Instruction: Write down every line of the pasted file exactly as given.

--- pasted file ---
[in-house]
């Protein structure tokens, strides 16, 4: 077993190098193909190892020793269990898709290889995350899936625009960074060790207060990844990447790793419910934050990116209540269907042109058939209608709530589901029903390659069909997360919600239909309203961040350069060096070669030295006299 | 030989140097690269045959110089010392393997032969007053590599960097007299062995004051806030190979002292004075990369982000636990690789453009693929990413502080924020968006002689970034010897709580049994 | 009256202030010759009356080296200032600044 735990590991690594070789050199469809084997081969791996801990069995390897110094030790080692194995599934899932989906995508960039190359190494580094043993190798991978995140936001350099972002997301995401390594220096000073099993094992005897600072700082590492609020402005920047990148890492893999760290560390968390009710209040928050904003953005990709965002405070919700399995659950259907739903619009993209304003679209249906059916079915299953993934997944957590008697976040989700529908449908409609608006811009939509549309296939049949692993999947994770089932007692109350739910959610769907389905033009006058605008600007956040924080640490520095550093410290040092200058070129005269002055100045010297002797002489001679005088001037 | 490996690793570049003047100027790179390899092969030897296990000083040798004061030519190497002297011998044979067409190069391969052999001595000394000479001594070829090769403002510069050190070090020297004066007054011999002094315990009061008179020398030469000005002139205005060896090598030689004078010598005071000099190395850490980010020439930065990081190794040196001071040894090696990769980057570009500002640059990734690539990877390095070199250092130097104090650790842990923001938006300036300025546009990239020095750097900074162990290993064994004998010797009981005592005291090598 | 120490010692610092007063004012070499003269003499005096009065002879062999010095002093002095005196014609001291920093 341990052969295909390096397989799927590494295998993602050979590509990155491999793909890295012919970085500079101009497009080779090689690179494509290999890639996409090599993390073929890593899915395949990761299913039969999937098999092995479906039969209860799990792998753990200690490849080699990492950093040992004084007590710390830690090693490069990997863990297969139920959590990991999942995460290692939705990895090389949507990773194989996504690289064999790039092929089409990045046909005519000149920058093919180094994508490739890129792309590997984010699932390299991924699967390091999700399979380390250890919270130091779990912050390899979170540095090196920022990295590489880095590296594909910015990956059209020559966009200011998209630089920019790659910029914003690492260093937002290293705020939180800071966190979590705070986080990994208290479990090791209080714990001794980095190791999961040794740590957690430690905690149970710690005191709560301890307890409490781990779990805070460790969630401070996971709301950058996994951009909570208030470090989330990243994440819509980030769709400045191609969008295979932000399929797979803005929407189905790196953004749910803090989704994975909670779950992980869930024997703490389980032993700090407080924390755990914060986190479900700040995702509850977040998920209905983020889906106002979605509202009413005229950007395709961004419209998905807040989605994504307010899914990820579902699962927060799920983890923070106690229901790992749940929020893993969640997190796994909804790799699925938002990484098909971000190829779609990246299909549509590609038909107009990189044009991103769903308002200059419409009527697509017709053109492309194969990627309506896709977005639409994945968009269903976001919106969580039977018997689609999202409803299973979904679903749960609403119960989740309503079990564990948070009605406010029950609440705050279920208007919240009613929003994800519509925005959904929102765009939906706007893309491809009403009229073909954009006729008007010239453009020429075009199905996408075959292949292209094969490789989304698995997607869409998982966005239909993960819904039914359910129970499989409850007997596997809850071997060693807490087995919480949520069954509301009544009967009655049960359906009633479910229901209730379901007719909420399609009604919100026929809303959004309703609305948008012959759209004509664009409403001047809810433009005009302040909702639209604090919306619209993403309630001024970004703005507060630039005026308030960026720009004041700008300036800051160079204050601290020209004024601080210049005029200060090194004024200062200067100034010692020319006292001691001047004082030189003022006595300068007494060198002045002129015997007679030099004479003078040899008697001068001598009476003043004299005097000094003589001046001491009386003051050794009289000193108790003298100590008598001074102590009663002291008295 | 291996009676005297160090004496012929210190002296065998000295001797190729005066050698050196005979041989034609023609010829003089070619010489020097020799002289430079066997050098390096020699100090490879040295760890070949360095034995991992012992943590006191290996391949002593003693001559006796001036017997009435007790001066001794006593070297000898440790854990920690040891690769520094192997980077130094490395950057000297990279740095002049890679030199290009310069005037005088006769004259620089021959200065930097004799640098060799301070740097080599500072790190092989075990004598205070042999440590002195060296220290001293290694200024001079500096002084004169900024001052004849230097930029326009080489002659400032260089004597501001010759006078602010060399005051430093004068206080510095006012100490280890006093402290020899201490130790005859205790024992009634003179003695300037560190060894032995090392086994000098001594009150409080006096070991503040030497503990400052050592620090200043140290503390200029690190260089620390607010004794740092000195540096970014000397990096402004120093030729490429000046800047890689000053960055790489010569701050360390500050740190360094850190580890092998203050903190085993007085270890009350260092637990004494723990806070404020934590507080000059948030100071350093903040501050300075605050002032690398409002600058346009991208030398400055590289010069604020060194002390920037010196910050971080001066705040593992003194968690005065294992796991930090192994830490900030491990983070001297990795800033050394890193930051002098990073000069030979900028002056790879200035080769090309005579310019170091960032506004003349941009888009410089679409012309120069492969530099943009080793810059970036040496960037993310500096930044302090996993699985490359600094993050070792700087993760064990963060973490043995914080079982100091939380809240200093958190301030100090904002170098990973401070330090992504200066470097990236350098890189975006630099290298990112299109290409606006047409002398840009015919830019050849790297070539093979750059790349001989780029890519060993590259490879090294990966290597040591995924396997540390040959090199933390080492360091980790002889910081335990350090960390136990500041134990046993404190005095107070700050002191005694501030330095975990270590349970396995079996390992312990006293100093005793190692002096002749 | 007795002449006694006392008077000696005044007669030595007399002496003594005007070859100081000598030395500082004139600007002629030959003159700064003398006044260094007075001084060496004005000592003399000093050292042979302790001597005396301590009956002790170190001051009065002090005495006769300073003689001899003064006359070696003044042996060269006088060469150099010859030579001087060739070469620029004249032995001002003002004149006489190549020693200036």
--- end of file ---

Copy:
[in-house]
């Protein structure tokens, strides 16, 4: 077993190098193909190892020793269990898709290889995350899936625009960074060790207060990844990447790793419910934050990116209540269907042109058939209608709530589901029903390659069909997360919600239909309203961040350069060096070669030295006299 | 030989140097690269045959110089010392393997032969007053590599960097007299062995004051806030190979002292004075990369982000636990690789453009693929990413502080924020968006002689970034010897709580049994 | 009256202030010759009356080296200032600044 735990590991690594070789050199469809084997081969791996801990069995390897110094030790080692194995599934899932989906995508960039190359190494580094043993190798991978995140936001350099972002997301995401390594220096000073099993094992005897600072700082590492609020402005920047990148890492893999760290560390968390009710209040928050904003953005990709965002405070919700399995659950259907739903619009993209304003679209249906059916079915299953993934997944957590008697976040989700529908449908409609608006811009939509549309296939049949692993999947994770089932007692109350739910959610769907389905033009006058605008600007956040924080640490520095550093410290040092200058070129005269002055100045010297002797002489001679005088001037 | 490996690793570049003047100027790179390899092969030897296990000083040798004061030519190497002297011998044979067409190069391969052999001595000394000479001594070829090769403002510069050190070090020297004066007054011999002094315990009061008179020398030469000005002139205005060896090598030689004078010598005071000099190395850490980010020439930065990081190794040196001071040894090696990769980057570009500002640059990734690539990877390095070199250092130097104090650790842990923001938006300036300025546009990239020095750097900074162990290993064994004998010797009981005592005291090598 | 120490010692610092007063004012070499003269003499005096009065002879062999010095002093002095005196014609001291920093 341990052969295909390096397989799927590494295998993602050979590509990155491999793909890295012919970085500079101009497009080779090689690179494509290999890639996409090599993390073929890593899915395949990761299913039969999937098999092995479906039969209860799990792998753990200690490849080699990492950093040992004084007590710390830690090693490069990997863990297969139920959590990991999942995460290692939705990895090389949507990773194989996504690289064999790039092929089409990045046909005519000149920058093919180094994508490739890129792309590997984010699932390299991924699967390091999700399979380390250890919270130091779990912050390899979170540095090196920022990295590489880095590296594909910015990956059209020559966009200011998209630089920019790659910029914003690492260093937002290293705020939180800071966190979590705070986080990994208290479990090791209080714990001794980095190791999961040794740590957690430690905690149970710690005191709560301890307890409490781990779990805070460790969630401070996971709301950058996994951009909570208030470090989330990243994440819509980030769709400045191609969008295979932000399929797979803005929407189905790196953004749910803090989704994975909670779950992980869930024997703490389980032993700090407080924390755990914060986190479900700040995702509850977040998920209905983020889906106002979605509202009413005229950007395709961004419209998905807040989605994504307010899914990820579902699962927060799920983890923070106690229901790992749940929020893993969640997190796994909804790799699925938002990484098909971000190829779609990246299909549509590609038909107009990189044009991103769903308002200059419409009527697509017709053109492309194969990627309506896709977005639409994945968009269903976001919106969580039977018997689609999202409803299973979904679903749960609403119960989740309503079990564990948070009605406010029950609440705050279920208007919240009613929003994800519509925005959904929102765009939906706007893309491809009403009229073909954009006729008007010239453009020429075009199905996408075959292949292209094969490789989304698995997607869409998982966005239909993960819904039914359910129970499989409850007997596997809850071997060693807490087995919480949520069954509301009544009967009655049960359906009633479910229901209730379901007719909420399609009604919100026929809303959004309703609305948008012959759209004509664009409403001047809810433009005009302040909702639209604090919306619209993403309630001024970004703005507060630039005026308030960026720009004041700008300036800051160079204050601290020209004024601080210049005029200060090194004024200062200067100034010692020319006292001691001047004082030189003022006595300068007494060198002045002129015997007679030099004479003078040899008697001068001598009476003043004299005097000094003589001046001491009386003051050794009289000193108790003298100590008598001074102590009663002291008295 | 291996009676005297160090004496012929210190002296065998000295001797190729005066050698050196005979041989034609023609010829003089070619010489020097020799002289430079066997050098390096020699100090490879040295760890070949360095034995991992012992943590006191290996391949002593003693001559006796001036017997009435007790001066001794006593070297000898440790854990920690040891690769520094192997980077130094490395950057000297990279740095002049890679030199290009310069005037005088006769004259620089021959200065930097004799640098060799301070740097080599500072790190092989075990004598205070042999440590002195060296220290001293290694200024001079500096002084004169900024001052004849230097930029326009080489002659400032260089004597501001010759006078602010060399005051430093004068206080510095006012100490280890006093402290020899201490130790005859205790024992009634003179003695300037560190060894032995090392086994000098001594009150409080006096070991503040030497503990400052050592620090200043140290503390200029690190260089620390607010004794740092000195540096970014000397990096402004120093030729490429000046800047890689000053960055790489010569701050360390500050740190360094850190580890092998203050903190085993007085270890009350260092637990004494723990806070404020934590507080000059948030100071350093903040501050300075605050002032690398409002600058346009991208030398400055590289010069604020060194002390920037010196910050971080001066705040593992003194968690005065294992796991930090192994830490900030491990983070001297990795800033050394890193930051002098990073000069030979900028002056790879200035080769090309005579310019170091960032506004003349941009888009410089679409012309120069492969530099943009080793810059970036040496960037993310500096930044302090996993699985490359600094993050070792700087993760064990963060973490043995914080079982100091939380809240200093958190301030100090904002170098990973401070330090992504200066470097990236350098890189975006630099290298990112299109290409606006047409002398840009015919830019050849790297070539093979750059790349001989780029890519060993590259490879090294990966290597040591995924396997540390040959090199933390080492360091980790002889910081335990350090960390136990500041134990046993404190005095107070700050002191005694501030330095975990270590349970396995079996390992312990006293100093005793190692002096002749 | 007795002449006694006392008077000696005044007669030595007399002496003594005007070859100081000598030395500082004139600007002629030959003159700064003398006044260094007075001084060496004005000592003399000093050292042979302790001597005396301590009956002790170190001051009065002090005495006769300073003689001899003064006359070696003044042996060269006088060469150099010859030579001087060739070469620029004249032995001002003002004149006489190549020693200036």